In light of the pandemic and to prevent the spread of this virulent virus, many criminal Courts in India have granted interim bail to under trials due to congested prisons. Whereas, in child custody and visitation rights cases the Indian Courts have advised that parents substitute physical visits with electronic contact.12
However, keeping in mind the difficulties due to this pandemic, the Supreme Court of India has extended statutory timelines in all proceedings including filing of pleadings, irrespective of the limitation period prescribed in general or Special Laws whether condonable or not till further orders.13 This directive of the Supreme Court of India providing extensions in the limitation periods is applicable to all Courts and Tribunals in India.
The Covid-19 outbreak has also disturbed the liquidation process under the Insolvency and Bankruptcy Code, 2016 (IBC). It has been ordered that the period of lockdown is to be excluded from the calculation of any statutory timelines under the IBC. Moreover, the National Company Law Appellate Tribunal has also ordered that any interim order/stay orders shall continue to operate till the next date of hearing, which may be notified later.14 Additionally, in the wake of the pandemic, the Insolvency and Bankruptcy Board of India (IBBI) has introduced a Regulation 47A to the Insolvency and Bankruptcy Code, 2016 which states that "Subject to the provisions of the Code, the period of lockdown imposed by the Central Government in the wake of COVID-19 outbreak shall not be counted for the purposes of computation of the time-line for any task that could not be completed due to such lockdown, in relation to any liquidation process".15
Likewise, the alternate dispute resolution mechanisms in India have also been affected by the Coronavirus pandemic. The nationwide lockdown prevents the physical conduct of Mediations and Arbitrations. Mostly hearings have been postponed or are being conducted virtually through video conferencing. Nevertheless, considering the severity of the pandemic and that India is again under curfews and lockdowns, the Supreme Court of India has suspended the limitation period for passing of arbitral award as obligatory in the Section 29A of the Arbitration and Conciliation (Amendment) Act, 2015 till further orders. 16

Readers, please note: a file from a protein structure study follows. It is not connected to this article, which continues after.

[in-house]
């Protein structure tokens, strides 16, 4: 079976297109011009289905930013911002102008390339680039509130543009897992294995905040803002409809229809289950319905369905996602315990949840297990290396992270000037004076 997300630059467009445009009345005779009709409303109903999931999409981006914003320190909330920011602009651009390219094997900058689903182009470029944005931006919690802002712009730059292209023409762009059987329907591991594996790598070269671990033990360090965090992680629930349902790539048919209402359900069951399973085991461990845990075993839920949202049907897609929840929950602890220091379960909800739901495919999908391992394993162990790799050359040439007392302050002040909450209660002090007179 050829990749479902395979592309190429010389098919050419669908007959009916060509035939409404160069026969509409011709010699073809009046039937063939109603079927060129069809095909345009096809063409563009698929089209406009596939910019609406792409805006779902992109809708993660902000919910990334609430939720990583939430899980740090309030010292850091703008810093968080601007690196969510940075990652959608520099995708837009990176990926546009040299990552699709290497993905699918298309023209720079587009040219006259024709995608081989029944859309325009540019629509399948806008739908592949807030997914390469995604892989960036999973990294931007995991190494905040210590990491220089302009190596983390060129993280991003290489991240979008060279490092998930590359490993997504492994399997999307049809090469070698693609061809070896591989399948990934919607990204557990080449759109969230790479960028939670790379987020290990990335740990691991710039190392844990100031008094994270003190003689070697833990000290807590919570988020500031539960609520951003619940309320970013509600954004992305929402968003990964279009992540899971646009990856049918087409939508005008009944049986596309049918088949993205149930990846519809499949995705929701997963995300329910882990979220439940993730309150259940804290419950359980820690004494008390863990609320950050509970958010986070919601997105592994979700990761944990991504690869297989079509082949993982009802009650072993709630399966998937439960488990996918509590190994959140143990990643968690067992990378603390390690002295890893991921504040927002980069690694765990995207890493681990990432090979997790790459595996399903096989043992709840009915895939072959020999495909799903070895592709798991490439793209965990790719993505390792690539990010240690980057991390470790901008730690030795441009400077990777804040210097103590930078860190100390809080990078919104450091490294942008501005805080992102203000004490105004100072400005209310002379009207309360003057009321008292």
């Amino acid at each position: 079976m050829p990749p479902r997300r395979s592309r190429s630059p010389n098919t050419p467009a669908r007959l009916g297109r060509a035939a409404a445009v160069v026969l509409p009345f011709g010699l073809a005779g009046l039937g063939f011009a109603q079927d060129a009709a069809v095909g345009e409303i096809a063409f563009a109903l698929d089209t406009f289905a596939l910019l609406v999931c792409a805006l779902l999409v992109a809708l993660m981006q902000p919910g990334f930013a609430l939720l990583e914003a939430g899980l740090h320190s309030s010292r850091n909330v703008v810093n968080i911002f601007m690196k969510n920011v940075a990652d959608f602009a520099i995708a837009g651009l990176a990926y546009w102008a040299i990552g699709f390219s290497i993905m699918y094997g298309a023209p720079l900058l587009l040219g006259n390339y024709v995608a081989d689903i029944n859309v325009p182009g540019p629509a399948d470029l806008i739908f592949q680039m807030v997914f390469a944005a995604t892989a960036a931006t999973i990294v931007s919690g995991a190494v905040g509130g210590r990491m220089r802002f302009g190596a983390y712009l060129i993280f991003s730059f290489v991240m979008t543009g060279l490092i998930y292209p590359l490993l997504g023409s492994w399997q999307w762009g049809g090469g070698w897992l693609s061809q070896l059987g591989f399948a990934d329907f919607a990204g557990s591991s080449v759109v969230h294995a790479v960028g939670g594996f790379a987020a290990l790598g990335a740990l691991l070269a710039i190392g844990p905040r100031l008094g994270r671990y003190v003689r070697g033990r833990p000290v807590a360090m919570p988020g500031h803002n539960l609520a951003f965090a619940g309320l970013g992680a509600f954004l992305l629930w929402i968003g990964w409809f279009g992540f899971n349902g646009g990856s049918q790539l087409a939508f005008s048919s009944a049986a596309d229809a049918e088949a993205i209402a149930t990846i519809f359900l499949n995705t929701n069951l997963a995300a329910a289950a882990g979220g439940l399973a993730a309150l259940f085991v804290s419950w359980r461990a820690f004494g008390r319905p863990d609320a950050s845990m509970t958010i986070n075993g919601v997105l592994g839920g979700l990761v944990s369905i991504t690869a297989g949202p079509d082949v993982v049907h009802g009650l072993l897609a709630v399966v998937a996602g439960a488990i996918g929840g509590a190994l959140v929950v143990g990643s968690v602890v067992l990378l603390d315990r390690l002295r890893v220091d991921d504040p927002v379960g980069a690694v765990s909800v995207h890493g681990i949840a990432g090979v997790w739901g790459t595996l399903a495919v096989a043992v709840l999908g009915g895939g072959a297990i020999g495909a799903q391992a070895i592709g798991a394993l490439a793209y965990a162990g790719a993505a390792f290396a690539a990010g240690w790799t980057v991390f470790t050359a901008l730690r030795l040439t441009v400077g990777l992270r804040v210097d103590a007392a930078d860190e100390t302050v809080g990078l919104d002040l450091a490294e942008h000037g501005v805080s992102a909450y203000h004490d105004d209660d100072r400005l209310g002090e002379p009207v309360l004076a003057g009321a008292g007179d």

The pandemic has also transformed the way law schools impart education to students. The law schools in India have suspended campus learning processes and have moved to online teaching methods to ensure continuity of the learning process. Furthermore, to embrace the new normal and to remain connected to law, many judges and lawyers in the country have been holding webinars, lectures and talks on numerous areas in law.
Law Firms have also enforced work from home policies during this countrywide lockdown period to minimise the potential business impact of Covid-19. The pandemic has kept lawyers and law firms engaged in advising and assisting clients on force majeure provisions and termination of contracts. Lawyers are now reanalysing contractual terms including provisions as to arbitral seats and venues, governing laws, institutions, procedures and force majeure. The global pandemic has also led to a rapid increase in the rate of unemployment in the country causing companies to deal with a lot of legal complications. Thus, legal professionals have been engrossed in guiding these businesses as they navigate unemployment, confidentiality and non- compete clauses, gratuity, severance pay and numerous other challenges.
Looming Challenges to the Legal Culture
None of the previous downturns have ever weakened the legal business or triggered the prompt implementation of new operational procedures and policies. Coronavirus is the first Black Swan event having a long lasting and an unpredictable impact on the legal landscape of India.